PAIN & Other Fighting Side Effects

The Beginner’s Experience: 3 Common Discomforts

Sean “Muay Thai Guy” Fagan reluctantly sits injured on the sidelines.

 

Starting from square one is always a hard thing to do.

It can also become downright discouraging when the first couple of Muay Thai sessions are impeded by physical discomforts that seem to reoccur every time.

Just know that this is a common experience and there are others who have worked through the same thing.

So before we start unflinchingly kicking down banana trees, here are the three common discomforts that beginners experience and how to help reduce the chances of them occurring:


 

#1: Muscle Cramps

Muay Thai is extremely dynamic and involves different muscle groups that are not commonly activated during daily routine, especially not for a beginner with a regular nine-to-five.

After all, nobody goes around doing 25-50 left and right leg kicks in public for fun on a daily basis.

Add high intensity training into the mix and the chance of cramps skyrocket.

That sharp pain in the sides… that calf muscle that feels like it is moving up towards the knee… toes forced into tight, painful curls… These are enough to stop a pad-holding session intermittently.

Solution:

This one is two-fold: hydration and stretching.

It’s no secret that Muay Thai is not a walk in the park; the first couple of sessions will be quite tough. There will be tons of sweating and lots of re-hydration will be needed.

Proper hydration before, during and after class will reduce the odds of getting cramps.  Set aside five to ten minutes before class to thoroughly stretch out the muscles in the legs and calves.

 

 

#2: Sprained Wrists & Jammed Knuckles

It is the first day for a “day one” beginner.  He or she comes in ready to learn with their jogging clothes, poor technique and bright blue, nameless boxing gloves found at the nearest sports store in town (no shame, we’ve all been there).

The first punch they throw to the heavy bag ends up being their last.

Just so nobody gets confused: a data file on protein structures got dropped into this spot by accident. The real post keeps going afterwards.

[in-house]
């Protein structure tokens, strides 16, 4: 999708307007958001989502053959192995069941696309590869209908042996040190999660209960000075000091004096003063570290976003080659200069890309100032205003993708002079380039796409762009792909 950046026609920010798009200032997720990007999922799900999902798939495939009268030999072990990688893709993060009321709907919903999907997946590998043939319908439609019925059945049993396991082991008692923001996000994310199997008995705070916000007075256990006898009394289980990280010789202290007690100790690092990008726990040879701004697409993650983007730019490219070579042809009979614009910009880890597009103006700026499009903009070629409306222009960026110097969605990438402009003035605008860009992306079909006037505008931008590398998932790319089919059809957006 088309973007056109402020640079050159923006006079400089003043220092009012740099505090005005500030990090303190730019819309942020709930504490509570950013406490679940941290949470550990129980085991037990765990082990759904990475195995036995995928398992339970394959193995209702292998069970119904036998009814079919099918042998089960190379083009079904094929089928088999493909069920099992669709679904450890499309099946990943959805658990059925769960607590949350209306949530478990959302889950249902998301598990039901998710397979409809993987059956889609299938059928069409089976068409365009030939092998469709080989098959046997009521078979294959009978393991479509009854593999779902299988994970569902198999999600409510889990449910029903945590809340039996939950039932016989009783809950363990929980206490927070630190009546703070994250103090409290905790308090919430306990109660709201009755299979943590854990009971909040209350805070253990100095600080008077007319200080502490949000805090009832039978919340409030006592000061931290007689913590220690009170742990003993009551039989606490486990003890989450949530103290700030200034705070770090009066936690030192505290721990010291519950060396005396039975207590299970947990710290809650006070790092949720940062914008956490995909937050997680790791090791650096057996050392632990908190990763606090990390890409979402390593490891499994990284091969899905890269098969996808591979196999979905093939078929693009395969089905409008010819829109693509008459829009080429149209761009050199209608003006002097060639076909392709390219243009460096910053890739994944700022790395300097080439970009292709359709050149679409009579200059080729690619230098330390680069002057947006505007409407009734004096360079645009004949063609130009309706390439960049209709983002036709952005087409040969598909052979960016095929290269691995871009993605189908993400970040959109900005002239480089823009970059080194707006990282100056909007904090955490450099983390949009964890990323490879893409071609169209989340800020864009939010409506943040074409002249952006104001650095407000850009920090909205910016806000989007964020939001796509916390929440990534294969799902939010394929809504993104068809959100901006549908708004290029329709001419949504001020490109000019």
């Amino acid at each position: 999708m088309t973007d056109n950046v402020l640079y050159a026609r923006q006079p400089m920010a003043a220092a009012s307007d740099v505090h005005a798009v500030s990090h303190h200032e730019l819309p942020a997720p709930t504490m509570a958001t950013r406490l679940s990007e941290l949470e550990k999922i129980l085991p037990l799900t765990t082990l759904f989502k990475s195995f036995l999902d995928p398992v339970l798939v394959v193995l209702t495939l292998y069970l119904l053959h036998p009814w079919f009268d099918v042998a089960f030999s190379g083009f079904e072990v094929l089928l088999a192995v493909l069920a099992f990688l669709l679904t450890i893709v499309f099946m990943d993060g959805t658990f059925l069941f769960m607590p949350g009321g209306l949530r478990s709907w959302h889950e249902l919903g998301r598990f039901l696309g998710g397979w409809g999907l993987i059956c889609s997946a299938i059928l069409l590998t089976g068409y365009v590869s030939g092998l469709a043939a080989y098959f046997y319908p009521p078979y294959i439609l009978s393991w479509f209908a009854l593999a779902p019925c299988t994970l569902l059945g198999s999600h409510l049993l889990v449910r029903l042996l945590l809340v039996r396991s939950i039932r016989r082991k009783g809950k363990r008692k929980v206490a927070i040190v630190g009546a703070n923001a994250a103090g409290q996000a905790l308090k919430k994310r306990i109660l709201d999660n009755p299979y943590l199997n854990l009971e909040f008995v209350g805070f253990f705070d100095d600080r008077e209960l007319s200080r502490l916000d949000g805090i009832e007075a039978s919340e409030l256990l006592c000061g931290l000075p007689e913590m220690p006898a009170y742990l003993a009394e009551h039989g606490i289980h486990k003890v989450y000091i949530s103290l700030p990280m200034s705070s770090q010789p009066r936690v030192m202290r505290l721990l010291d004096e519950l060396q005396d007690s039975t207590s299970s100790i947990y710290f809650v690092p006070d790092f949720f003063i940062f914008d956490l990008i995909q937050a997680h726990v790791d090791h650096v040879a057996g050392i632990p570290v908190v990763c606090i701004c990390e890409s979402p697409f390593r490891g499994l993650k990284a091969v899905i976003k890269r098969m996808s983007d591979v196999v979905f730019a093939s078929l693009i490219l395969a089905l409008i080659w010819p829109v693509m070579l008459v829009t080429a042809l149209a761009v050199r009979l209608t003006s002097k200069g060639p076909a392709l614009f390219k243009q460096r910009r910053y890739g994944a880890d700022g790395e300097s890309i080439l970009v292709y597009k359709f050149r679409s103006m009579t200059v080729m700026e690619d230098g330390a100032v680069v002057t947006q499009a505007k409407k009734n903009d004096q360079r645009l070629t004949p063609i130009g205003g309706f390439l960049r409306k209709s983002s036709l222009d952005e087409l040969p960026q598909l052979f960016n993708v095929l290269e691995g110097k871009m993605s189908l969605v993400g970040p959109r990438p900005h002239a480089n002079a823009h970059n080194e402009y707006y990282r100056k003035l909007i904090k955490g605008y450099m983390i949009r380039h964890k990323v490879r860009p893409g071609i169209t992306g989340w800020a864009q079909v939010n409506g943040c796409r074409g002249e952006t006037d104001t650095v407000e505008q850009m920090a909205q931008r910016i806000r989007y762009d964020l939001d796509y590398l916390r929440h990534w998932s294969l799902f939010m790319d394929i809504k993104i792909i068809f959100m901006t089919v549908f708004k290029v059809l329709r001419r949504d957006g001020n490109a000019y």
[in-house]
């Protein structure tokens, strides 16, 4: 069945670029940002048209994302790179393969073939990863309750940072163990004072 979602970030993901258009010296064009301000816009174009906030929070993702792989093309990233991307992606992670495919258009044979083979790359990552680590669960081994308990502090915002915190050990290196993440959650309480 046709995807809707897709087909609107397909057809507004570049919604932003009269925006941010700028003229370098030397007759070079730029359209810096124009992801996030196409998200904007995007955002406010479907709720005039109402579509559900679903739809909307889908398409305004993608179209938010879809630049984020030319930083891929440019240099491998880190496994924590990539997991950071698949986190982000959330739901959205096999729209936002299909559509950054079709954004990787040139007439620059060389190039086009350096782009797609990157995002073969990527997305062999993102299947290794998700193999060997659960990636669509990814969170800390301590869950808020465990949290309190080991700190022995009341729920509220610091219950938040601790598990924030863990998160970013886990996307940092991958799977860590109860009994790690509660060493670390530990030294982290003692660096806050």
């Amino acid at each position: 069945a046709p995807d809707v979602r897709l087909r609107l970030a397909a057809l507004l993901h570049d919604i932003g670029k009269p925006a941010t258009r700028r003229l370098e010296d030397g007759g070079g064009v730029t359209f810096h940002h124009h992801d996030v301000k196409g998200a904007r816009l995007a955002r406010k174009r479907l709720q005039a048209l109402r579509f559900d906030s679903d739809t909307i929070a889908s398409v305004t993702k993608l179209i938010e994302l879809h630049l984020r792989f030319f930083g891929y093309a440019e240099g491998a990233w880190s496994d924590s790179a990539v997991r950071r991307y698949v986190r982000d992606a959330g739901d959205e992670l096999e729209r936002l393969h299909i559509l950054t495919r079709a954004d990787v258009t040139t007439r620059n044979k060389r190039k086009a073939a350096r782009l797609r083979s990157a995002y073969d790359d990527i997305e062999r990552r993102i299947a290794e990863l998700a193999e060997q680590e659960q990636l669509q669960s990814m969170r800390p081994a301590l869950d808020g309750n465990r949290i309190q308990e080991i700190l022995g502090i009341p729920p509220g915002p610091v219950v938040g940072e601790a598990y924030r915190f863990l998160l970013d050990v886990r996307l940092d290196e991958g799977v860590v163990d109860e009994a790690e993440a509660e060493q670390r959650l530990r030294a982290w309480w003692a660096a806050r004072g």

The injury comes in two ways: the knuckles absorb the unfamiliar impact, then the wrist gives. The fingers swell; the hand feels disconnected from the hand; the wrist is in agony. It’s bad, but not debilitating to the point where training is impossible — just enough to affect the range of motion and power of a punch.

Solution:

Wrap those hands, ladies and gentlemen!  Hand wraps are the second line of defense between the heavy bag and the piss-poor padding in the sports store gloves.

There are several ways to wrap the hands and several resources found online to follow.  Keep those wrists straight when wrapping, and layer the padding on knuckles to reduce the chances of spraining or jamming when hitting mitts or a heavy bag.

 

 

#3: Shock

Shock sounds like a funny discomfort, but it is enough to deter a beginner from continuing for a couple of days.

For example, that bag in the corner may look really soft and fluffy. The person on the next bag over looks like they are having a great time unloading combinations without fear or a grimace of pain! “That looks easy enough,” the novice thinks.

Across thousands of gyms in every country around the world, there have been countless instances where fresh beginners find out the hard way that landing their first full-force roundhouse on the heavy bag isn’t a wise idea. Most who do this vanish and stop attending training for a few days; others just vanish altogether.

The most painful hits are the ones you never expected.

The same logic rings true when you throw a strike 100% at a surface area with an unknown density.  The mental preparation just isn’t there. They are called “heavy bags” for a reason; not all are going to have that soft, marshmallow-y goodness for the shin to nestle into.

Solution:

Slow it down. Test the waters. Condition yourself gradually.

Practicing Muay Thai is a marathon, not a sprint. It is understandable that many beginners are extremely excited on the first day, but there is little value in mangling a limb in the initial 20 minutes of class because of poorly managed expectations and staying home for several days to recover when the bruising finally kicks in.

 

Final Thoughts

One of the toughest things about starting Muay Thai is getting into the habit of “going hard” on a consistent basis.

That is why the first couple of days or even weeks can be crucial to setting up a routine. However, there are a lot of obstacles to overcome and often the slightest discomfort can deter or sideline novices for several days.

These minor discomforts and painful pitfalls will become less meaningful to you over time if you stay the course. Gradual conditioning is the key to it all.

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